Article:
Thursday, April 13, 2006

"As You Like It" Day

Yesterday was-- well, not National Reading Day exactly, apparently, but someone declared a do some reading day (apparently outloud to your kids) and for my part I read "As You Like It". This most joyous of comedies naturally makes those times spent in reading it joyous themselves, though perhaps the thrill of discovery having first been met in 6th grade I may be forgiven for having turned my attentions today to two of Bacon's political essays, "Of Empire" and "Of the True Greatness of Kingdoms and Estates." But one should not flee the vernal byways of the Forest of Arden in haste, and I have been careful to return to pay further respects to Rosalind (particularly in Act 3 sc. 2 and Act 4 sc. 1) and her company, as well as to reread Susan Snyder's essay on the play at the back of the Folger edition. Despite a willingness to overplay the egalitarianism of Arden to the point of apparently denying Rosalind's own rhetorical triumphs (according to Snyder there are just no winners and no losers-- perhaps she too is a traveler?), she generally does justice to the play, and even sensibly echoes some of Camille Paglia's concerns about endless role-playing as a potential deadend. But then-- and also like Camille-- she has a rather exaggerated account, in my view, of how many compromises the post-Arden world will impose upon our heroine. But won't Duke Senior's new court be a rather jolly place? I can see it all, rooms of white and pale blue, hung with fully-clothed pastoral scenes like those Viennese Rococo paintings that adorned my childhood Mozart cassettes from Allegro. After all, Celia and Rosalind weren't having so dark a time of it there until Frederick sent them packing, and now he is gone, gone quite from the world in fact, there should be nothing to darken anyone's brow.

And so I don't fear for Rosalind's compromised female integrity-- why on earth would it be compromised?-- but I do wonder at Jacques' parting shots. It's as if, in cinematic terms, we pulled back at the close, our minueting marrieds (excuse my 18th Century anachronisms) frolicking in the depth of the frame while we huddle with Duke Senior and Jacques in the foreground. Jacques is no Malvolio, of course, plotting any sort of offstage mischief (I doubt Malvolio's potency to accomplish any, which is why I rather wonder that so many seem to feel that "Twelth Night" leaves such a dark shadow), but one may wonder why Shakespeare feels the urge to highlight his desire to continue his philosophic quest from the peripheries, substituting the once-disenfranchised Duke Senior in his pastoral idyll with the now-resigned usurper Frederick, who presumably will become some sort of Charles V-style holy man-- we might hope, one more holy and less inclined to wish for his old prerogatives. As Bacon says at the beginning of the essay "Of Empire", in a proposition I have previously applied to the postcurtain Prospero, "It is a miserable state of mind to have few things to desire, and many things to fear; and yet that commonly is the case of kings." So that he who has reached the pinnacle of his worldly fortune "falleth out of his own favor, and is not the thing he was." To what then does Jacques lead us?-- a pleasant "nook merely monastic", or a change of direction for the dramatist himself, as if to say, "Now I put my frolics behind me and take up the dark and mystic path that leads through Elsinore, past the cliffs of Dover and the tawny Nile, to the drowned book and Prosper's isle." Is Jacques a stand-in for Shakespeare, inventor of the human, preparing to interrogate the melancholy Dane, Iago and Edmund, Prospero and Perdita, turning his stage from breezy wood to blasted heath?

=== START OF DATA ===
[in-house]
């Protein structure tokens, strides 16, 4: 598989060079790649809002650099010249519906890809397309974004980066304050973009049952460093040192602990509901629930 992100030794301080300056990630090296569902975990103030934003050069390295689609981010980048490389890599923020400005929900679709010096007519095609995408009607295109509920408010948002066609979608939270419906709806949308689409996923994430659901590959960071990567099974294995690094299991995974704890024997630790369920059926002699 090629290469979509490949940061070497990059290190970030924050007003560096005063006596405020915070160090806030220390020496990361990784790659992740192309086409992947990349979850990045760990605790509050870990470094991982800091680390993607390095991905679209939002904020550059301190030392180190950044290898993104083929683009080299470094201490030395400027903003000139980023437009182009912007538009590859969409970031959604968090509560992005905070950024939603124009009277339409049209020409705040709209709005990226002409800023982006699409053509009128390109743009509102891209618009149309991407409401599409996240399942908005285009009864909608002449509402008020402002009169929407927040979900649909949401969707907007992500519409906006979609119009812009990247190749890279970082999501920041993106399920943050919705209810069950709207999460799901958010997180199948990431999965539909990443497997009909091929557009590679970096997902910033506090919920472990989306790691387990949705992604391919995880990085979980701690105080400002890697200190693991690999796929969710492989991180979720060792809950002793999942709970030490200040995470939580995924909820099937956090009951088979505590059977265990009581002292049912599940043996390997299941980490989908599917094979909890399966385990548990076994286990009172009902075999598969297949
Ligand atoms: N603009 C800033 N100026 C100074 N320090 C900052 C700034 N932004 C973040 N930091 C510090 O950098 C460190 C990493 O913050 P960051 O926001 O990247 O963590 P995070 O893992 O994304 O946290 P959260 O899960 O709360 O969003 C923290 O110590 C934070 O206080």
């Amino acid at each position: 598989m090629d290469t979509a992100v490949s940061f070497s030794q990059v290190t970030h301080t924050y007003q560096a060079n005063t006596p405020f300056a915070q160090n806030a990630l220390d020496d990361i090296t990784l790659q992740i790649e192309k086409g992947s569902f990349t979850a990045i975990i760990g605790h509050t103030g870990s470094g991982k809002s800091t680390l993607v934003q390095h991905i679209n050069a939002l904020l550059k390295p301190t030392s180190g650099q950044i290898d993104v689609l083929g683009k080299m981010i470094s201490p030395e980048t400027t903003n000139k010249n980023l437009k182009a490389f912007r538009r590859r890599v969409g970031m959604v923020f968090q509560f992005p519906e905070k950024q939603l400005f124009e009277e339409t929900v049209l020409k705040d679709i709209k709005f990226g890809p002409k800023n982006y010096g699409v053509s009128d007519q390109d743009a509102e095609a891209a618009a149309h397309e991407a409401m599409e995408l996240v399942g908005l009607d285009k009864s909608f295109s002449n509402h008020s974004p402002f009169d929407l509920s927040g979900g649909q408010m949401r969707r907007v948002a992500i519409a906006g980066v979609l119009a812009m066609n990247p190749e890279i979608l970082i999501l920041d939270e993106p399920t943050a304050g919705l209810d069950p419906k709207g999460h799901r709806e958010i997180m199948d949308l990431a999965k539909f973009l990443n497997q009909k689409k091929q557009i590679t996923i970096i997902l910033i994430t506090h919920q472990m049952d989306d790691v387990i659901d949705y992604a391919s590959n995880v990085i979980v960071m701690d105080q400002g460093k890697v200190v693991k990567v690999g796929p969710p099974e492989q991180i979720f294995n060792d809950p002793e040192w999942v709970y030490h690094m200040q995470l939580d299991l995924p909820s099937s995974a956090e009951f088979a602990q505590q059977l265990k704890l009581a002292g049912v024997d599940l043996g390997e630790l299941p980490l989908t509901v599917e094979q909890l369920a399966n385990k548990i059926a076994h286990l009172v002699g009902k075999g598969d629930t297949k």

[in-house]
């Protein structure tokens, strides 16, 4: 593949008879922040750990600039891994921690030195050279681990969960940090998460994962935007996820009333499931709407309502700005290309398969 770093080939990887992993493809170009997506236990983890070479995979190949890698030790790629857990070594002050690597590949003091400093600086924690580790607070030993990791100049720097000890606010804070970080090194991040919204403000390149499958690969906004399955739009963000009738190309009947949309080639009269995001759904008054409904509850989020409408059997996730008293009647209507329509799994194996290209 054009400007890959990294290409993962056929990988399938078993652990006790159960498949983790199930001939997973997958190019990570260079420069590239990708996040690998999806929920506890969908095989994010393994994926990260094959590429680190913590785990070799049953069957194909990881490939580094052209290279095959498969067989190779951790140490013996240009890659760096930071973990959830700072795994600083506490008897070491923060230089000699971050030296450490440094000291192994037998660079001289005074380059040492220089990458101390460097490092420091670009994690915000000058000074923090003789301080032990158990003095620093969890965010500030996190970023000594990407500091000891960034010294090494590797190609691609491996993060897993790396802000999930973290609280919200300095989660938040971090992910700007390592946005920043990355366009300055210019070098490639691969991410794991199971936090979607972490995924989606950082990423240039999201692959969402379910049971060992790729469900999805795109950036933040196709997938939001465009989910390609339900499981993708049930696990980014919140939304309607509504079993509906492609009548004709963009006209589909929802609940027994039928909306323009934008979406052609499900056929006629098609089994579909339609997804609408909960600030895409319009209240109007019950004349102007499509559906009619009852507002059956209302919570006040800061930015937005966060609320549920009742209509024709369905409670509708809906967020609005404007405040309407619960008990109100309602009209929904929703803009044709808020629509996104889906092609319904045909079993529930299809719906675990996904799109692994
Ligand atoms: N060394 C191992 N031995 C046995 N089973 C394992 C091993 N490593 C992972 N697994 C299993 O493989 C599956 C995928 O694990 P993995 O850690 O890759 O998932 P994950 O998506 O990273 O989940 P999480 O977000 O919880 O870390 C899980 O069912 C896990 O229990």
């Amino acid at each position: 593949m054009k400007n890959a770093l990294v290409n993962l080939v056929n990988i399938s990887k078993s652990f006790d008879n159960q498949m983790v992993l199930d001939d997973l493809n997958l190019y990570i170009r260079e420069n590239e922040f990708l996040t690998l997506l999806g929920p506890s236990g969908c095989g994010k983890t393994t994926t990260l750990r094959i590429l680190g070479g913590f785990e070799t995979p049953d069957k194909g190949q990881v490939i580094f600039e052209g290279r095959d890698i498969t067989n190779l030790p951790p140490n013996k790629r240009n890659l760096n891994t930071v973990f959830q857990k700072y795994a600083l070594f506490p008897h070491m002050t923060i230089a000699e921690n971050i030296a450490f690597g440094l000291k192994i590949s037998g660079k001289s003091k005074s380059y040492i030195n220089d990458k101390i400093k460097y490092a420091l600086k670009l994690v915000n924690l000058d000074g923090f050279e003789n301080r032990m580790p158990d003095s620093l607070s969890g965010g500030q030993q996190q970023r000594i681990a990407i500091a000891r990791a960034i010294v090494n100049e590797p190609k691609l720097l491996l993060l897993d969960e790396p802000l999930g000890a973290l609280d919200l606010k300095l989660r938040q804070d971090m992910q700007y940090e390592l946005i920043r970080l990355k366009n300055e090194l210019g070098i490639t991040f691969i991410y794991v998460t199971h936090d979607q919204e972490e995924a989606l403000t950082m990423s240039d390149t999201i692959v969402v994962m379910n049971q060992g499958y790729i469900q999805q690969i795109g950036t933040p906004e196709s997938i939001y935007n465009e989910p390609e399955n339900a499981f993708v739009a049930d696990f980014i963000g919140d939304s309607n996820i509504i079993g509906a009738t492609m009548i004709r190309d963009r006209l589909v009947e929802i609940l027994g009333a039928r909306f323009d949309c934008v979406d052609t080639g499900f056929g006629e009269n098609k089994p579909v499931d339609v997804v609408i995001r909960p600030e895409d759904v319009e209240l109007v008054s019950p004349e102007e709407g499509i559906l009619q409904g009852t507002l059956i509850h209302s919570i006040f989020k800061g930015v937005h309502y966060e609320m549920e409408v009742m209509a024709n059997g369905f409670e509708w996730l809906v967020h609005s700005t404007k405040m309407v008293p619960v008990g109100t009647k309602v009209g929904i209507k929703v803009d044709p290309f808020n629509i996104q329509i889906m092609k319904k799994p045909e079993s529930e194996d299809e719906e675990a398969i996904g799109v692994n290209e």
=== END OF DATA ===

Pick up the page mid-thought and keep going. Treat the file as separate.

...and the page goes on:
Rebecca West might lead us to ponder just what has been lost, that Shakespeare never again was so purely joyful a writer. If only "A Midsummer Night's Dream" is comparable in its sweetness (and even there we have more shadows, more overt unpleasantness), should we be willing to ask Shakespeare for more comedy, less tragedy? But be that as it may, let us forever stand at the side of Rosalind, who delights us with the picture of all that is best in us, commingling as only she can a vernal freshness that is enduring, a talent for androgeny that is rare, and an idyllic backdrop that is sheer fantasy made real. Giddiness is no alien to High Art, or High Thought, though few pedagogues and fewer sorts in the street will allow it, and Rosalind's musical wit, ever flowing and ever golden, and in concert with her merry and melancholy assortment of companions, offers us a literary concerto grosso whose irridescence will never pale, as long as we have ears to hear it.

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